Amidst all the hullabaloo over the change in pattern of Civil Services Aptitude Test (C-SAT) paper, the Indian Administrative Services (IAS) preliminary examination was conducted peacefully across 40 centres here on Sunday.
Candidates from the region were relatively unperturbed by the recent change involving the exclusion of the English comprehension passage, which included six questions, and no incident of protest was reported from any of the centres.
“We were well versed with the change, and the exam invigilators also announced in class that we are not supposed to attempt the six questions in Paper-II,” said one of the candidates, Soni Yadav.
- The Royal Opera House Reopens After Decades Of Neglect: Here’s A Quick Tour
- Tata Sons Rubbishes Cyrus Mistry’s Allegations: Here’s What Happened
- Pakistan High Commissioner denies allegations leveled on his staffer for espionage activities
- Odisha: Villagers Refuse To Cremate Dalit Woman’s Body
- Here’s What Farhan Akhtar Said On Karan Johar-MNS ‘Deal’ Over Ae Dil Hai Mushkil’s Release
- Government’s Diwali Gift to Central Government Employees, Pensioners
- Bigg Boss 10 26th October Review: This Episode Is All About Fights
- New Zealand Beat India By 19 Runs In Ranchi; Series Levelled At 2-2
- DND Toll-Free: Noida Toll Company Moves Supreme Court Against Allahabad High Court
- British PM Theresa May Says Kashmir Is A Matter For India, Pakistan To Sort Out
- J&K: Students Suffer As Schools Along LOC Forced To Shut Amid Firing
- Jayalalithaa’s Health: AIADMK Women Supporters Continue Special Prayers For CM
- HTC Desire 10 Lifestyle First Look Video
- Fissures Remain Within Samajwadi Party: All You Need To Know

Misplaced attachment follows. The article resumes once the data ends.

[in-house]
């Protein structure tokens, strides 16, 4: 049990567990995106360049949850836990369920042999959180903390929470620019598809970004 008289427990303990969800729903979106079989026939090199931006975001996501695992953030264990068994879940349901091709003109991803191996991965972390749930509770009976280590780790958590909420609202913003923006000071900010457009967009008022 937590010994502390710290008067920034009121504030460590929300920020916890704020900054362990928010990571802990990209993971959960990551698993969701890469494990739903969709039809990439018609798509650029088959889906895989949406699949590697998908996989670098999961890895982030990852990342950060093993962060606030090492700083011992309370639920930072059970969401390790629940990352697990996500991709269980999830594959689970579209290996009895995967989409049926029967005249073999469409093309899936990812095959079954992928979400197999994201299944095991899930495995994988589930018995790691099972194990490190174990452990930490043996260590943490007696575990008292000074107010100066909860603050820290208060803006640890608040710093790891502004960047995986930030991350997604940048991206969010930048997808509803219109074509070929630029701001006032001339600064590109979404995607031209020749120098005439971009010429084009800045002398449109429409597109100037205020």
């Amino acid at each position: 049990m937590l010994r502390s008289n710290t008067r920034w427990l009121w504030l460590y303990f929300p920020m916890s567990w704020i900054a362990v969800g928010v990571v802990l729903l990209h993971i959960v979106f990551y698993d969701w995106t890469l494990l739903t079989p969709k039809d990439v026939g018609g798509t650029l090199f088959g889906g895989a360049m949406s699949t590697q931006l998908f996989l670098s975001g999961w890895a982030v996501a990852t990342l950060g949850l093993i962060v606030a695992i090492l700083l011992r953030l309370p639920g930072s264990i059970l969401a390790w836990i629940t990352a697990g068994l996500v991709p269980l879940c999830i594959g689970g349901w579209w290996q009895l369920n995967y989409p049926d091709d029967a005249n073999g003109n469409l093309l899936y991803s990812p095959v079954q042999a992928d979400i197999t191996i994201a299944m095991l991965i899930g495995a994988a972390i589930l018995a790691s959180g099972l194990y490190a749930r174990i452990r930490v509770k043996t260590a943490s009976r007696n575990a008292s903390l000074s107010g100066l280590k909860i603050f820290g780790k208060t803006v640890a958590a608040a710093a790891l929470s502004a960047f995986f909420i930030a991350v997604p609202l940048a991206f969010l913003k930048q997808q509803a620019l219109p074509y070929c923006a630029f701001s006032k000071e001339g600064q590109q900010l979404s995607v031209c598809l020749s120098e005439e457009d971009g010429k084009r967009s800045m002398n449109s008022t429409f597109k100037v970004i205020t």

- Big Cheer For Delhi-Noida Commuters, DND Flyway Becomes Toll Free
Various organisations and pressure groups, including the Akhil Bharatiya Vidyarthi Parishad (ABVP) and National Students Union of India (NSUI), had earlier led protests to demand scrapping of the C-SAT paper (Paper-II), terming it ‘discriminatory’ towards candidates from Hindi background.
As a result of which, it was announced on August 4 that marks of the English section questions in Paper II would not be included preparing merit, much to the satisfaction of protesting organisations.
“The paper was okay, not so tough,” said Kiranpreet Kaur, a commerce student and a candidate from Fatehgarh Sahib, adding that the exclusion of the English comprehension passage did not affect the overall paper much. “But I think I would have scored a little more had those six questions been included,” she smiled.
Dr Shiv, a dentist from Panipat who also appeared for the paper, said, “Though we thought that we will get some time advantage, since we did not have to attempt the English comprehension passage, the other comprehensions were too lengthy that exclusion of that section did not matter much.”
Another candidate, Deputy Superintendent of Police Pawan Kumar, also added that the paper was relatively easier than last year.
“Our students were quite neutral in the debate about the C-SAT paper, as students from Chandigarh do not find English to be too challenging a subject,” said Raj Malhotra, from a leading coaching centre in Chandigarh for civil services aspirants.
Talking about the paper, Dr Ravi K Mahajan, coordinator, Centre for IAS and Other Competitive Examinations, PU, said, “It is not a healthy practice to change the rules of the game (selection and examination scheme in this case) after the game had started. I am sure a new thoughtful exercise will be undertaken by experts for next CSE.”
The preliminary examination consisted of two papers, Paper I and Paper II, of two-hour duration each. The first paper began at 9.30 am and the second started at 2.30 pm.